My third Godard

Somehow, I almost feel like reviewing this film as if it was a CD, track by track, and only at the end trying to summarize my feelings about the thing as a whole. It's strange, because this film has much more of an overarching narrative than, say, masculin/feminin, and it's more coherent in tone as well than for instance L'Eclisse, yet at the same time it feels more like a collection of terrific songs than those movies. Take the Billy the Kid moment:

It's not entirely random (it foreshadows a later moment in the film), but it feels like an inspired little riff, a moment that could stand by itself, almost, without knowing who and what it's about. The Louvre sequence is another example, memorably paid homage to in The Dreamers. But the moment that suddenly made me realize I was falling in love with this film was the minute of silence followed by the dance sequence:

There is so much pleasure here just watching these three people move, each with their own thoughts and dreams and motivation but in this moment moving so beautifully together. If you want to be deep about it, it's a metaphor for cinema itself: lives and personalities converging for a moment to create a unit, forever united on screen.

I'm not sure I'll watch the film as a whole very often, though it's entertaining enough - as with all CD's, there are some 'songs' that just aren't that memorable or special. I am sure, however, that in lost moments this is one of the films to pop into your DVD player just to enjoy a single scene.


cjKennedy said...

I'm still making my way through Godard's filmography and I've only seen each film once except for À Bout de Souffle which I've seen a couple of times (and you're right, Gere is no Belmondo.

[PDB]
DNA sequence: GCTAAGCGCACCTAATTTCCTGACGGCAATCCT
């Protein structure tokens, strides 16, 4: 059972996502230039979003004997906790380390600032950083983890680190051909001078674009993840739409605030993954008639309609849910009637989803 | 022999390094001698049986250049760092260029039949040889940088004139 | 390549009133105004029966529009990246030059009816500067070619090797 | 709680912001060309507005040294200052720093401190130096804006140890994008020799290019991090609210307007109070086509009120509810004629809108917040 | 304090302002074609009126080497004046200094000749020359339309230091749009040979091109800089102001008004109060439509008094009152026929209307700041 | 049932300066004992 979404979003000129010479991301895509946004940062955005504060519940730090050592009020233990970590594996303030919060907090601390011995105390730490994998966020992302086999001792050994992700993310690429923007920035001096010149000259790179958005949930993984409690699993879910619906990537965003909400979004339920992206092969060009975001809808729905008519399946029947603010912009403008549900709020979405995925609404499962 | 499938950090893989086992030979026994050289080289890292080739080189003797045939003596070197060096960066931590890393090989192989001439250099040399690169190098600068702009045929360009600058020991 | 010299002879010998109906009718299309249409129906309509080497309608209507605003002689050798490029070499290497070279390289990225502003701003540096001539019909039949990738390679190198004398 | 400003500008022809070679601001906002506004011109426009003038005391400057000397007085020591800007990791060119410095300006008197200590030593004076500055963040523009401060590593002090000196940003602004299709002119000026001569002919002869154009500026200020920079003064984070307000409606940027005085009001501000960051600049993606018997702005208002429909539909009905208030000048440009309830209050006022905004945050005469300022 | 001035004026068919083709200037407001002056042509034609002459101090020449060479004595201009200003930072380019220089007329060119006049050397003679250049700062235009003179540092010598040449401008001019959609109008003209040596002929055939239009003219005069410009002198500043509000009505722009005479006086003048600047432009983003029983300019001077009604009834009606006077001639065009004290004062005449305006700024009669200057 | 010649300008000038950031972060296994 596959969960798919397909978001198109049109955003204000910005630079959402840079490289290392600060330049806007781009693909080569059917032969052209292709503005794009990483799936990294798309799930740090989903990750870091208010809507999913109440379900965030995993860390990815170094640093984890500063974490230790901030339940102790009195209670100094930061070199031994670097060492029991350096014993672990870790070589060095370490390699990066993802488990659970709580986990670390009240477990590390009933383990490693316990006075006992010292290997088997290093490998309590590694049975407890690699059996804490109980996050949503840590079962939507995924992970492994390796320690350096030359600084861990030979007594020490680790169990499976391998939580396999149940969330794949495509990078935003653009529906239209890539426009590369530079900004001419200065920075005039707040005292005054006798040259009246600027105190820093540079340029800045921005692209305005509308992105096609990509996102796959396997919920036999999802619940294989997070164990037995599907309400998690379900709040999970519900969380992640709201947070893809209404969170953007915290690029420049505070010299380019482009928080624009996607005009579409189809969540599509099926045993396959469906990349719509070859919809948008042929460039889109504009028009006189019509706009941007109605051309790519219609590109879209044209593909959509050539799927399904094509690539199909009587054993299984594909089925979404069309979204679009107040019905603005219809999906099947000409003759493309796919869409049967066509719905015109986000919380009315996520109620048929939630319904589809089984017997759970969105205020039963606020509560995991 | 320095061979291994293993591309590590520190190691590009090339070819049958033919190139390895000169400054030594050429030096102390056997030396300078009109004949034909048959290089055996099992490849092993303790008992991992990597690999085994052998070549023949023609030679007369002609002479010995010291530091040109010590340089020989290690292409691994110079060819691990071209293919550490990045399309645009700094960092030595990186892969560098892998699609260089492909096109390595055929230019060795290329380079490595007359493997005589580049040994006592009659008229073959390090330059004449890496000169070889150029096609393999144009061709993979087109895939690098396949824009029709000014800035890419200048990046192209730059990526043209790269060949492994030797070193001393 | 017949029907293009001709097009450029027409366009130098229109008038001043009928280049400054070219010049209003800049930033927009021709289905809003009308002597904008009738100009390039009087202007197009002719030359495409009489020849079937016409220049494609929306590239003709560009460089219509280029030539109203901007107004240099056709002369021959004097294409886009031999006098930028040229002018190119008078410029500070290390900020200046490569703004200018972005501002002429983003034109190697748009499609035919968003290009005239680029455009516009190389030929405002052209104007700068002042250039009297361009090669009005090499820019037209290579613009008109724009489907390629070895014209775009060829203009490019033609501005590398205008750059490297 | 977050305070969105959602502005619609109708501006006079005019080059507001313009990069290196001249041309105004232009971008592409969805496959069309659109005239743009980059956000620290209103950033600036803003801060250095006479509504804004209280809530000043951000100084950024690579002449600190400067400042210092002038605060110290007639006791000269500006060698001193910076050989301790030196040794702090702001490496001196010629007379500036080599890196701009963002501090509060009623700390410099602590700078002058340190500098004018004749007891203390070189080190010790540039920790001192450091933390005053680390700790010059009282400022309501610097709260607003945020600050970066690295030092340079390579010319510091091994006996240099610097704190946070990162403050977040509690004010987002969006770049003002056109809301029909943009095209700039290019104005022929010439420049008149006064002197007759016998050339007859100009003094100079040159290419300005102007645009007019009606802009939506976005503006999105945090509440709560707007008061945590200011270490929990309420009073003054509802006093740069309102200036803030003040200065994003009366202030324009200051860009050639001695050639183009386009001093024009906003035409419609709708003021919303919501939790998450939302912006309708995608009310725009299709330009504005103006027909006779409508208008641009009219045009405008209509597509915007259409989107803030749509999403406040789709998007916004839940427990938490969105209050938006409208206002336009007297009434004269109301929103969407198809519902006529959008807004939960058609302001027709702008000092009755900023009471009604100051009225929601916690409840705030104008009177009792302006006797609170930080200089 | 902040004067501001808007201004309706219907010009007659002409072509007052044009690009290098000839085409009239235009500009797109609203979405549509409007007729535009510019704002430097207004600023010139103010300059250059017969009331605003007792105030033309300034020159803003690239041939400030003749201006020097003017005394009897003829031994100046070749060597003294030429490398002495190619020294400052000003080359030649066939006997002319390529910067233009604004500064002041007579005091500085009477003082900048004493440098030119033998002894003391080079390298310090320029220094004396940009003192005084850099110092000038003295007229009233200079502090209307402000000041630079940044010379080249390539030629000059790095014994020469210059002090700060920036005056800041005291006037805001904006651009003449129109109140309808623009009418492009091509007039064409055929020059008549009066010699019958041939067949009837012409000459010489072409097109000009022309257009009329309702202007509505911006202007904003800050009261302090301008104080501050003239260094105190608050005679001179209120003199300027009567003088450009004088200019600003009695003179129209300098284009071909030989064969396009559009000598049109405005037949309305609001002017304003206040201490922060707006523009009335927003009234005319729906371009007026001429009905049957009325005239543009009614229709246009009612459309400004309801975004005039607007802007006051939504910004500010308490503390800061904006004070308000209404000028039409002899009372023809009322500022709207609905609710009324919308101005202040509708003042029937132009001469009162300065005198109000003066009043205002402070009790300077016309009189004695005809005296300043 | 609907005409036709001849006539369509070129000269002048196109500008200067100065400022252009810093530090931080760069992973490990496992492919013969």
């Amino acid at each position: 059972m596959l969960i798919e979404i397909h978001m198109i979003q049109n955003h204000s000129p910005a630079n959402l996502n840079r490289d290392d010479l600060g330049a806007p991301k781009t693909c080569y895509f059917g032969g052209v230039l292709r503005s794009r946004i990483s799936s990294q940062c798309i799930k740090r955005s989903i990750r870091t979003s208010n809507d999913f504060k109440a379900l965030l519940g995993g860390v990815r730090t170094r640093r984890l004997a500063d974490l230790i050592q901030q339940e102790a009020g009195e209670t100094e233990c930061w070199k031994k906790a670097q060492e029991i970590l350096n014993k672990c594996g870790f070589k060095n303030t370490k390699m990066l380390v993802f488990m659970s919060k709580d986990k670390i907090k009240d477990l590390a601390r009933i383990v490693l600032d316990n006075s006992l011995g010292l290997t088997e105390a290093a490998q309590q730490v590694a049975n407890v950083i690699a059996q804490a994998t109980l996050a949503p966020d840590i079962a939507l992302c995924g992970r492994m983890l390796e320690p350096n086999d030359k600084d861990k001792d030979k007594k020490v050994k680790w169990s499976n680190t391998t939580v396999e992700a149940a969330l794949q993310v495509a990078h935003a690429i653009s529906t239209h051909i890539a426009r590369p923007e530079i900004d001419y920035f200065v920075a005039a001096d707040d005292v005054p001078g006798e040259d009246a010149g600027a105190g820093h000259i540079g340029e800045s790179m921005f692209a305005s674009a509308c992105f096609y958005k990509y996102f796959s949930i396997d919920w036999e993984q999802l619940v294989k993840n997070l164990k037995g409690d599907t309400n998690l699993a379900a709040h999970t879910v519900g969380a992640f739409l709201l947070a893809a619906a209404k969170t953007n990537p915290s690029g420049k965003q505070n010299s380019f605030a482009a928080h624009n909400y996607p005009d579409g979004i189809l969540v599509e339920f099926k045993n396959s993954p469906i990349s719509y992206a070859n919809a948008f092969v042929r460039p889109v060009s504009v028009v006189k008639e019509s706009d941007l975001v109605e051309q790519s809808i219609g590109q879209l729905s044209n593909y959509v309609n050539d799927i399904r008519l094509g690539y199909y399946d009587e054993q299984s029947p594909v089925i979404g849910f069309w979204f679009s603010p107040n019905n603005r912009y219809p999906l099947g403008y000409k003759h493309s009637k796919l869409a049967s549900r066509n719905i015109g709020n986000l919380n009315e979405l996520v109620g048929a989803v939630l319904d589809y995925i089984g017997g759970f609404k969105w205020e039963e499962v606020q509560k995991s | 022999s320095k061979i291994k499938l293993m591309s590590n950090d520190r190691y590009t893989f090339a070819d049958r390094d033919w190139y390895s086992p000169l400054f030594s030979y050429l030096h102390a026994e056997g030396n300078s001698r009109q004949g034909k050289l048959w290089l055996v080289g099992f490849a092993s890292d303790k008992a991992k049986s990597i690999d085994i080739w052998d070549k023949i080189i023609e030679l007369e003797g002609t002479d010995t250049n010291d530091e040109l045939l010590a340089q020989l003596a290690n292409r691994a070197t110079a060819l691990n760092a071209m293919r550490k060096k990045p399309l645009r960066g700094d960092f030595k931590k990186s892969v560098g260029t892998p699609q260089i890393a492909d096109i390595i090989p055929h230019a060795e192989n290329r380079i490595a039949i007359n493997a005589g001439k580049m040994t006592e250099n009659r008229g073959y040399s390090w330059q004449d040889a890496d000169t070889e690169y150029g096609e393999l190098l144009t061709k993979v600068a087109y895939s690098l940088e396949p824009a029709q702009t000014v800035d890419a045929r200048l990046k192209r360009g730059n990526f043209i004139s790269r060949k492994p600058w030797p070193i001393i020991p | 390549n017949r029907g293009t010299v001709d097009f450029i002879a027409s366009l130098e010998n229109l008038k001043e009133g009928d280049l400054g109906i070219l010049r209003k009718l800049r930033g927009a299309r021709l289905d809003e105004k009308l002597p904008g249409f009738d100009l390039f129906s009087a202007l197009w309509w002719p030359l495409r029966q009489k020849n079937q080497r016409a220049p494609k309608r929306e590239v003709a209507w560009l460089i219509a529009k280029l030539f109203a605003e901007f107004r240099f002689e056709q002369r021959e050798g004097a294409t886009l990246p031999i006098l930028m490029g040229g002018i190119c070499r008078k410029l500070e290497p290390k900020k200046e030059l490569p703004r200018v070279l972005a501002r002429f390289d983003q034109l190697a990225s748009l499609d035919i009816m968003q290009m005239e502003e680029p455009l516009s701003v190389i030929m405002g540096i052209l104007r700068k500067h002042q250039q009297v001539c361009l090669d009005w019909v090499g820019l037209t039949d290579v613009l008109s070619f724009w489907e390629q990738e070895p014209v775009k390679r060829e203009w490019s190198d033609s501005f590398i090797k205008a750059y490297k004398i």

He continues to confound me and make me feel like I don't know as much as I think I do. It's a little frustrating but also an interesting challenge. I hope my 2nd time through his films will give me a little more confidence.

Anyway, I was especially looking forward to Bande à Part because of The Dreamers (did that film get a better reception in Europe than it got here? I loved it) and because of the name of Tarantino's production company and because the Mia/Vincent dance sequence in Pulp Fiction felt like more than a little nod to the dance in Godard's film.

In the end, I liked it, but I'm still not sure what to make of it. Your fragmentary appreciation is interesting though. I think that's kind of the reaction I'm having to many of his films. They defy my ability to sum them up, but certain scenes, moments and images from each one stick in my mind.

Also, I think I'm in love with Anna Karina.

Catherine said...

I'm not a huge Godard fan. I haven't exactly seen every film he's done, but out of the three I have, this would be my favourite. The dance scene is priceless, made me dislike Tarantino even more than I already do.

cjKennedy said...

Not to put you on the spot Catherine, and not to suggest you're wrong, but I'm curious what it is you don't like about Tarantino.

I'm not looking to pick a fight, I'm just curious. For the record I like him quite a bit, but I'm not always convinced he's as great as his most passionate fans would have you believe.